Wednesday, June 9, 2010

Prop 14 - Unfortunate Outcome

The worst result of yesterday's primary was the passage of Proposition 14. Washington state passed a similar law in 2008, and ended up with zero minor party candidates in November 2008. Further, the law, denies political parties the right to organize themselves as they see fit. In my opinion, this violates the freedom of association that political parties should have to nominate their own candidates, as they are specifically prohibited from nominating candidates. Over at Temple of Mut, Mutjodnet had this to say in recommending a No vote:

14 – NO: Passage of this proposition will lead to a system that tampers with the will of people registered and involved with a specific party while hindering the ability for third party candidates to compete. Furthermore, additional elements of the proposition will prohibit write-in candidates in the general election and allow candidates to conceal their party affiliation from the voter (undermining the transparency needed in a healthy democracy).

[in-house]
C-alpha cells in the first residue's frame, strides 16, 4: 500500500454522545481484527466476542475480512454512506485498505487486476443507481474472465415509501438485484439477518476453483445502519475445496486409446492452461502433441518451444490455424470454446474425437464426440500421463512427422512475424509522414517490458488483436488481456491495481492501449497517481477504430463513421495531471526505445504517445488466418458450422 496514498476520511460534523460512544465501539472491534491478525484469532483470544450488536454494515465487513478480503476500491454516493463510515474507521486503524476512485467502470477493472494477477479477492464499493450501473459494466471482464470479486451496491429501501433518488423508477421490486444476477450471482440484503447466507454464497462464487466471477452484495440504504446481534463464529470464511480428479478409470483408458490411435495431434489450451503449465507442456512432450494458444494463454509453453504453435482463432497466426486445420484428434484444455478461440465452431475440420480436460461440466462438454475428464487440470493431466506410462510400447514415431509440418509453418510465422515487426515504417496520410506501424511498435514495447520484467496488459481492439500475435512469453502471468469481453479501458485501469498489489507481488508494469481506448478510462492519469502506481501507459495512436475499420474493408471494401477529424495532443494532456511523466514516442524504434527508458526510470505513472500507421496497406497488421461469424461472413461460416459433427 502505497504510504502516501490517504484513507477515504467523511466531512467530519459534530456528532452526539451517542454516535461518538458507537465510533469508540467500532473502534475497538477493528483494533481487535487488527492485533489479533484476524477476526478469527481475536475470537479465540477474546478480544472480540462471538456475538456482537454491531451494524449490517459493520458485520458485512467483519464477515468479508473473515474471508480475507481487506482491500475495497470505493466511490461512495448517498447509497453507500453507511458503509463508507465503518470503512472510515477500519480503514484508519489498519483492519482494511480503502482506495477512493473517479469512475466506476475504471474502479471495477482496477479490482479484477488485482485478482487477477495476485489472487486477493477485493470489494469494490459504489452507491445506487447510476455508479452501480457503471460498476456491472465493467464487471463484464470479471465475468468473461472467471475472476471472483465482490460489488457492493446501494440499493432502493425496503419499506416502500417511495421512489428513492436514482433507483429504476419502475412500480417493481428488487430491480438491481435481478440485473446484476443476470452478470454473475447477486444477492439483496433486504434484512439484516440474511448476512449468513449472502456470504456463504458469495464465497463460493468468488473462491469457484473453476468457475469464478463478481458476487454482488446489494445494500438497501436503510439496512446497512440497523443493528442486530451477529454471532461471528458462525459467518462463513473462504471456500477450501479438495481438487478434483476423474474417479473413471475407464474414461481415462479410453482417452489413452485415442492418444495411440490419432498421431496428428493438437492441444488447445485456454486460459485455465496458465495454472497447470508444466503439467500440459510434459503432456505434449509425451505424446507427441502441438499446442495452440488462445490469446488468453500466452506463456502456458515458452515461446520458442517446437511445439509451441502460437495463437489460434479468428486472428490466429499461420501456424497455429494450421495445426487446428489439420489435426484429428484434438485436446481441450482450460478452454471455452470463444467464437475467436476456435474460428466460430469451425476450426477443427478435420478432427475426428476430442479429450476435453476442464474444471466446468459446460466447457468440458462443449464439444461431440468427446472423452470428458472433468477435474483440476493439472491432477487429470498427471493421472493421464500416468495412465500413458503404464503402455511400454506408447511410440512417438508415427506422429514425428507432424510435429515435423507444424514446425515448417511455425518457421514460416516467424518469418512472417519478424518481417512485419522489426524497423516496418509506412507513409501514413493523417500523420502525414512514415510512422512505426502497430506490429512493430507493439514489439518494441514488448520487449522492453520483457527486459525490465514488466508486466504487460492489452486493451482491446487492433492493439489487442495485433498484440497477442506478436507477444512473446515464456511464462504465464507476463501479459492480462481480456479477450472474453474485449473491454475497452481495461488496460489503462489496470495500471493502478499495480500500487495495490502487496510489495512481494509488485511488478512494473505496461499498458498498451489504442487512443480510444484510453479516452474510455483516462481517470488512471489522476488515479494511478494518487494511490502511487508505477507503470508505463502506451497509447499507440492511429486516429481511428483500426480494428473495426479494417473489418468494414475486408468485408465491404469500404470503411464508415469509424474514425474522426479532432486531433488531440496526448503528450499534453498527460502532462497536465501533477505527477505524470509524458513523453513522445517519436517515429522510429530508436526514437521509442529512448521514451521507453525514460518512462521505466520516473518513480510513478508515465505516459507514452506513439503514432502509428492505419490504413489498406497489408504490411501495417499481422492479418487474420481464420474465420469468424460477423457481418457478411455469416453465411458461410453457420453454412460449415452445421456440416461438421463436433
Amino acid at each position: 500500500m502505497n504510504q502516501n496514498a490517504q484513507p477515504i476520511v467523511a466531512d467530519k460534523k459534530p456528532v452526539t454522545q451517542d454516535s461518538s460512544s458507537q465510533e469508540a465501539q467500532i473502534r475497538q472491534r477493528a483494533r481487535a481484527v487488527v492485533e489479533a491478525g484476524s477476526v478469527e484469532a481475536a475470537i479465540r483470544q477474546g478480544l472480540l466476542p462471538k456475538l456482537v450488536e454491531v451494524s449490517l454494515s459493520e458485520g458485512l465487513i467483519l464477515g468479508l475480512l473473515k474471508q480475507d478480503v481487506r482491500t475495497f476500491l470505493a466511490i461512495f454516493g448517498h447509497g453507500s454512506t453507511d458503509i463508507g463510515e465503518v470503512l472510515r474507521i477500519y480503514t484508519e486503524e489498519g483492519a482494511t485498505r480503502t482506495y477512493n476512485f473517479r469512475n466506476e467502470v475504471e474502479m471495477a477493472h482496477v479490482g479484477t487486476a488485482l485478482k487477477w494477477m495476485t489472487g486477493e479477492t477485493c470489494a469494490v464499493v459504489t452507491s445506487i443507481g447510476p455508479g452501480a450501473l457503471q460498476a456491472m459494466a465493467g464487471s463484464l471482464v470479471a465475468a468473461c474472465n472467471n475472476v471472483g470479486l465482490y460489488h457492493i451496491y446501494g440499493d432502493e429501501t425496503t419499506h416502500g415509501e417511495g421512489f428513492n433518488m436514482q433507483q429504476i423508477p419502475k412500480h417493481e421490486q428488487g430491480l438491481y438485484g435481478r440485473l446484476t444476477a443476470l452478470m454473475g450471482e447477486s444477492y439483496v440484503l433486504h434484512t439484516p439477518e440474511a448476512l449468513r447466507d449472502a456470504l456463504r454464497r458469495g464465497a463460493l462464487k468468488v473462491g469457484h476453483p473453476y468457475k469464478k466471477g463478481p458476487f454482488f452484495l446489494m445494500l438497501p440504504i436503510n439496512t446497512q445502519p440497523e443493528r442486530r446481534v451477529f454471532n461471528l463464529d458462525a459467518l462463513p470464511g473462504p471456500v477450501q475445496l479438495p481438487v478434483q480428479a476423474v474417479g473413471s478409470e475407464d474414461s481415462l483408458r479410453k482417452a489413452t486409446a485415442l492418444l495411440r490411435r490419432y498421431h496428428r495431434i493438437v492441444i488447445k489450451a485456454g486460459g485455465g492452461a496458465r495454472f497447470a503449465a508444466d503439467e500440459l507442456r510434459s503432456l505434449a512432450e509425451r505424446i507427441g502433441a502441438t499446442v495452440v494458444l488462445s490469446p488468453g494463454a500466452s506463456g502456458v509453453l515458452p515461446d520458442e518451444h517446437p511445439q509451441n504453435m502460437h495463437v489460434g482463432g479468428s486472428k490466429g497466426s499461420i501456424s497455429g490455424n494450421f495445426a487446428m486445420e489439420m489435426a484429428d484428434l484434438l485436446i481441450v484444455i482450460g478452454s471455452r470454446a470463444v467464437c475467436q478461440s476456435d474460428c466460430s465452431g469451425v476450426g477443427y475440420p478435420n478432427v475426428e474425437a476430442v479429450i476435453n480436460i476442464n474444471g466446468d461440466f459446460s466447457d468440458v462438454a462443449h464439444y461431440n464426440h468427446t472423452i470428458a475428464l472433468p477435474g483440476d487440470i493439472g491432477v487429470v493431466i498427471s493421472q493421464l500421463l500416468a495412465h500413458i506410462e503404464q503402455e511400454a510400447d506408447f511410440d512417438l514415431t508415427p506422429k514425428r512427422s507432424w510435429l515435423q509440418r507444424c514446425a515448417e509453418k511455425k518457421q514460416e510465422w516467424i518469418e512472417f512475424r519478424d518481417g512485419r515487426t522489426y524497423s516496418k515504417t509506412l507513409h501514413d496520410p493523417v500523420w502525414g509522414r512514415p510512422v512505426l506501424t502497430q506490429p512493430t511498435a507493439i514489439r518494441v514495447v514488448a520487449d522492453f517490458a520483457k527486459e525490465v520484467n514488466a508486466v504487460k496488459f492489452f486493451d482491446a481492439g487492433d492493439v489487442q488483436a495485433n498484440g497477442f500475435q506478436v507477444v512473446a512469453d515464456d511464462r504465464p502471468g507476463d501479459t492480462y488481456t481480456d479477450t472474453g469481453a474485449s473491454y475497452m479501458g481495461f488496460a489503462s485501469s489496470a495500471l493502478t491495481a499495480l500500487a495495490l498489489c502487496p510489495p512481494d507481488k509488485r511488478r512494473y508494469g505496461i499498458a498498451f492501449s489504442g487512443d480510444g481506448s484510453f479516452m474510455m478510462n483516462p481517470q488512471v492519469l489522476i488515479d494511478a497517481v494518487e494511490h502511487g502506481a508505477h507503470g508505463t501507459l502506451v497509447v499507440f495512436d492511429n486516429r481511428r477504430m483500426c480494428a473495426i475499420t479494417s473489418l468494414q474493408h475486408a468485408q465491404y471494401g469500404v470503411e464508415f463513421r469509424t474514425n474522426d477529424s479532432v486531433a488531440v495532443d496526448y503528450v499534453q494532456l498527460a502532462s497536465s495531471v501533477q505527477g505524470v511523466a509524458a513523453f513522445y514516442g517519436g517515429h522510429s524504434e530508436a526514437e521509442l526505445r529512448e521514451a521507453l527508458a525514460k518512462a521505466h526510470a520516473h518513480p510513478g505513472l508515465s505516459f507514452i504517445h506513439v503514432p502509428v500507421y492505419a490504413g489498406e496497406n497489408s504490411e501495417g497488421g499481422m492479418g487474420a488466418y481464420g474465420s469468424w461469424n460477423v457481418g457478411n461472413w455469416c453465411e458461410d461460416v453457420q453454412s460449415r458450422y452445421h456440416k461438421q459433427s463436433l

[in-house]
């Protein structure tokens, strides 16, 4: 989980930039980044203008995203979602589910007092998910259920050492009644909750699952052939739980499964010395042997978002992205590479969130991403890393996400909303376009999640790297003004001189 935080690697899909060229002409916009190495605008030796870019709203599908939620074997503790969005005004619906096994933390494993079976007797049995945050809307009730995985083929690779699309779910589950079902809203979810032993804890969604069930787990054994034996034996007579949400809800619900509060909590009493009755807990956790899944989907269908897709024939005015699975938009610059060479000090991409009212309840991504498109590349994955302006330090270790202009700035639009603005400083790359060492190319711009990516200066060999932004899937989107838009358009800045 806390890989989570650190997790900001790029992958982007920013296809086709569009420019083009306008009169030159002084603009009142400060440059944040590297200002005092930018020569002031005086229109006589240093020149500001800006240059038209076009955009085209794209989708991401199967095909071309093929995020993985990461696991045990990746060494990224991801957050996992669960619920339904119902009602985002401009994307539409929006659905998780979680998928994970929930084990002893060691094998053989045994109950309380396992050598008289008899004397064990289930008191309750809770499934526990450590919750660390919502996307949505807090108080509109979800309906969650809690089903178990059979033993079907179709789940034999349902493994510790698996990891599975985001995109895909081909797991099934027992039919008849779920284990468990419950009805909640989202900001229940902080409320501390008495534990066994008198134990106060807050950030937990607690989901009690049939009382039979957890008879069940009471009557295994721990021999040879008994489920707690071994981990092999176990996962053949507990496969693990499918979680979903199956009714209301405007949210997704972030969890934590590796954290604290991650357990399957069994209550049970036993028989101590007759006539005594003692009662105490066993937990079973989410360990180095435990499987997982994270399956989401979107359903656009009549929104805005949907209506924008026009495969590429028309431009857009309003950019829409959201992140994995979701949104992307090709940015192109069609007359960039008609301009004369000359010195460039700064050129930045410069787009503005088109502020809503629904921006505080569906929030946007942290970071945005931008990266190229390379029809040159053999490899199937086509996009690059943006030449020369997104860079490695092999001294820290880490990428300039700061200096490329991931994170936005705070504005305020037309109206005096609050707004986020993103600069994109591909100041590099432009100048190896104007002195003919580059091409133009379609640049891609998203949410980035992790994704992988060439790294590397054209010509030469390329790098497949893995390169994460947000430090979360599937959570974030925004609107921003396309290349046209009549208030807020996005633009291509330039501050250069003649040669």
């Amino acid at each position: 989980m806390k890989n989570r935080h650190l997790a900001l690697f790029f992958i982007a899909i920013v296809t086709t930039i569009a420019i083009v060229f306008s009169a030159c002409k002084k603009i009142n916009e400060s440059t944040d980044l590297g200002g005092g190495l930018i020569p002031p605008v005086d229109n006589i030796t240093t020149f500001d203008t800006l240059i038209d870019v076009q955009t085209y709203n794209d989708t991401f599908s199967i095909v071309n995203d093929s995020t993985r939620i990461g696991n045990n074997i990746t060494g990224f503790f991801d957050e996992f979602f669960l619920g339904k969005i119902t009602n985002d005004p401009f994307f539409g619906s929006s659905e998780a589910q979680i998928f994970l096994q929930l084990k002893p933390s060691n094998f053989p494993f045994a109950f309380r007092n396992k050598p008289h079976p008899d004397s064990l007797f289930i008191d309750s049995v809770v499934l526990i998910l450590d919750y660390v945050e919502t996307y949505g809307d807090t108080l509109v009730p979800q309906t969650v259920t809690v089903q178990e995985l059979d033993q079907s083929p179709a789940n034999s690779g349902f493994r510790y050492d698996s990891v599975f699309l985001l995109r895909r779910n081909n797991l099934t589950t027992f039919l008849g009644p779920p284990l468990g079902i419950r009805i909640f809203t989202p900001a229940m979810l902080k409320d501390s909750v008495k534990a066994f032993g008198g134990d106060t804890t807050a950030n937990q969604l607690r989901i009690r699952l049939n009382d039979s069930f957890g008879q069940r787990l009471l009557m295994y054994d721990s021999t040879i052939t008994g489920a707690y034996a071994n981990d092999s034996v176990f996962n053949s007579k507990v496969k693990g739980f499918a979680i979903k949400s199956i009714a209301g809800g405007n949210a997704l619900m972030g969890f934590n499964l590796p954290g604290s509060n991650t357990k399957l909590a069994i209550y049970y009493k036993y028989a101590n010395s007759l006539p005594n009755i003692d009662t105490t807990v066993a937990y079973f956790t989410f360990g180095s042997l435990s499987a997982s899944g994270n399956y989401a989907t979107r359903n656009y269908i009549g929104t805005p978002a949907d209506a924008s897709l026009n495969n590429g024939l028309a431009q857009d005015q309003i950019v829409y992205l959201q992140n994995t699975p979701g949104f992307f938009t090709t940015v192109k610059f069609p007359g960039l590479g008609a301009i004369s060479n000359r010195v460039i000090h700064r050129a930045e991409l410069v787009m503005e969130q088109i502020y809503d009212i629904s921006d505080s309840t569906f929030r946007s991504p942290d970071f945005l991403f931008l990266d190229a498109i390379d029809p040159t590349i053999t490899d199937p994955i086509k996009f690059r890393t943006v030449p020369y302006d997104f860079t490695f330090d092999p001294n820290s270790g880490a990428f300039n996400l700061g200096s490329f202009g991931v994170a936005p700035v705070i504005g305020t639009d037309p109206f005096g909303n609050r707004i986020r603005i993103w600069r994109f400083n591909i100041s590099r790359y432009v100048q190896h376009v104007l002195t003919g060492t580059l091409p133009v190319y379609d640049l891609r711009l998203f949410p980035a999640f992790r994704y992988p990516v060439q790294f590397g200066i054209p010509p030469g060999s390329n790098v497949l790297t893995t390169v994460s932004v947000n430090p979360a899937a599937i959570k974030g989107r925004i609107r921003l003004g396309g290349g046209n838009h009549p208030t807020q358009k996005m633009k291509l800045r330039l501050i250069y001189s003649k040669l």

No write in candidates either? I am sorry I missed that, Quixotic though it may be, it also seems un-American to prohibit write-ins. Unfortunately, I am not sure what constitutional remedies are available. At the Election Law Blog there is an excellent explanation on the likely failure of a court challenge.

Possibly, the minor parties will have to get together with the major parties to mount a repeal effort down the road. The six parties held a joint press coverage on May 11 in Sacramento to express their mutual opposition to Proposition 14. In the mean time, I think the lack of third party challenges or write-ins in the November election will have the effect of relieving candidates from considering issues important to smaller groups of voters.

No comments:

Post a Comment